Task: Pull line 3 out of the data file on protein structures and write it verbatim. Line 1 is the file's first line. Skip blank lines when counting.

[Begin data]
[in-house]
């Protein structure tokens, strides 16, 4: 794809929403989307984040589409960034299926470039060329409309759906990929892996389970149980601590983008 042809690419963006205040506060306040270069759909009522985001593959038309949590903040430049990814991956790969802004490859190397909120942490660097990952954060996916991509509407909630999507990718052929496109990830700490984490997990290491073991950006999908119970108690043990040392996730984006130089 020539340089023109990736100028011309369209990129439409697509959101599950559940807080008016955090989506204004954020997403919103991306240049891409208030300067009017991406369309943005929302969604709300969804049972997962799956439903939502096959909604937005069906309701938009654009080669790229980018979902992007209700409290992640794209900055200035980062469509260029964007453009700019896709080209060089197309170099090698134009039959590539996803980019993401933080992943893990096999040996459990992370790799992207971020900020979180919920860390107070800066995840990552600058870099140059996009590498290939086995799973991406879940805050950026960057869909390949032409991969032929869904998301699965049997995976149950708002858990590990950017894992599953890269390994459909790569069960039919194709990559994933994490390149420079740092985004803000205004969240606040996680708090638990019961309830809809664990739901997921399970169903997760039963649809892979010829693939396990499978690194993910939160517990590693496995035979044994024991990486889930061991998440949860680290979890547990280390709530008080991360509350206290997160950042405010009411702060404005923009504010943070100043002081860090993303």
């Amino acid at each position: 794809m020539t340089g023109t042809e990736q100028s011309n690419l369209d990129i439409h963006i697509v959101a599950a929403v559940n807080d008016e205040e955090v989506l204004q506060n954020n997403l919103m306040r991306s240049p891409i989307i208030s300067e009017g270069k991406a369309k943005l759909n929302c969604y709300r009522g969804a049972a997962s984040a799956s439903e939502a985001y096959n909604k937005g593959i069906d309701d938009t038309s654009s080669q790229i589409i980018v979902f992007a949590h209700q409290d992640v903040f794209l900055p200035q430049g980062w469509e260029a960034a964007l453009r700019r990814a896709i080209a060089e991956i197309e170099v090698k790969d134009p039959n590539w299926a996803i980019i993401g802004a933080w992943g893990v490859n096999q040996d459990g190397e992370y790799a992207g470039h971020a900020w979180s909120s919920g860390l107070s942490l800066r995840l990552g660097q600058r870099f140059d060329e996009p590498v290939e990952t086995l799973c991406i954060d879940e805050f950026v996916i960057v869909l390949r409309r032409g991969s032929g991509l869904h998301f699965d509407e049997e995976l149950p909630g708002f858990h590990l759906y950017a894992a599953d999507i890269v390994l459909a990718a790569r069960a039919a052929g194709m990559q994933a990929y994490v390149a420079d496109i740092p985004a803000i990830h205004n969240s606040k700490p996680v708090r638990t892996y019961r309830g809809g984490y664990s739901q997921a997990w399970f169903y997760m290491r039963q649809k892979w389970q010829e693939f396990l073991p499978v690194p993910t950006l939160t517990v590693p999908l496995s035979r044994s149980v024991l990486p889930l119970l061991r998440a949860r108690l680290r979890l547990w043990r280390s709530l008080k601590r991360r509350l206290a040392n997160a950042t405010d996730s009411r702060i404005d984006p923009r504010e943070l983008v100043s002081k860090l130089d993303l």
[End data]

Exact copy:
């Amino acid at each position: 794809m020539t340089g023109t042809e990736q100028s011309n690419l369209d990129i439409h963006i697509v959101a599950a929403v559940n807080d008016e205040e955090v989506l204004q506060n954020n997403l919103m306040r991306s240049p891409i989307i208030s300067e009017g270069k991406a369309k943005l759909n929302c969604y709300r009522g969804a049972a997962s984040a799956s439903e939502a985001y096959n909604k937005g593959i069906d309701d938009t038309s654009s080669q790229i589409i980018v979902f992007a949590h209700q409290d992640v903040f794209l900055p200035q430049g980062w469509e260029a960034a964007l453009r700019r990814a896709i080209a060089e991956i197309e170099v090698k790969d134009p039959n590539w299926a996803i980019i993401g802004a933080w992943g893990v490859n096999q040996d459990g190397e992370y790799a992207g470039h971020a900020w979180s909120s919920g860390l107070s942490l800066r995840l990552g660097q600058r870099f140059d060329e996009p590498v290939e990952t086995l799973c991406i954060d879940e805050f950026v996916i960057v869909l390949r409309r032409g991969s032929g991509l869904h998301f699965d509407e049997e995976l149950p909630g708002f858990h590990l759906y950017a894992a599953d999507i890269v390994l459909a990718a790569r069960a039919a052929g194709m990559q994933a990929y994490v390149a420079d496109i740092p985004a803000i990830h205004n969240s606040k700490p996680v708090r638990t892996y019961r309830g809809g984490y664990s739901q997921a997990w399970f169903y997760m290491r039963q649809k892979w389970q010829e693939f396990l073991p499978v690194p993910t950006l939160t517990v590693p999908l496995s035979r044994s149980v024991l990486p889930l119970l061991r998440a949860r108690l680290r979890l547990w043990r280390s709530l008080k601590r991360r509350l206290a040392n997160a950042t405010d996730s009411r702060i404005d984006p923009r504010e943070l983008v100043s002081k860090l130089d993303l």